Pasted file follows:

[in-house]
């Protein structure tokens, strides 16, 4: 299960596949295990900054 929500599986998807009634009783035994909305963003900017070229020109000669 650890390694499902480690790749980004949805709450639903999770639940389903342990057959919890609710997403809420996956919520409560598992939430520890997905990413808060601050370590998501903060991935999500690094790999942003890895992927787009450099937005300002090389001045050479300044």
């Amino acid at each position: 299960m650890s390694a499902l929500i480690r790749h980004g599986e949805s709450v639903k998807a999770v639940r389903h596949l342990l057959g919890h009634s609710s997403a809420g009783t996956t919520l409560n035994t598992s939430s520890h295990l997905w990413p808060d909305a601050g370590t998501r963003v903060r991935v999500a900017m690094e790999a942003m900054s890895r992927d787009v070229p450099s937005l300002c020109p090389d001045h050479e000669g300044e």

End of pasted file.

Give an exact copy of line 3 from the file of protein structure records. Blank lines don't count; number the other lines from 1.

């Amino acid at each position: 299960m650890s390694a499902l929500i480690r790749h980004g599986e949805s709450v639903k998807a999770v639940r389903h596949l342990l057959g919890h009634s609710s997403a809420g009783t996956t919520l409560n035994t598992s939430s520890h295990l997905w990413p808060d909305a601050g370590t998501r963003v903060r991935v999500a900017m690094e790999a942003m900054s890895r992927d787009v070229p450099s937005l300002c020109p090389d001045h050479e000669g300044e």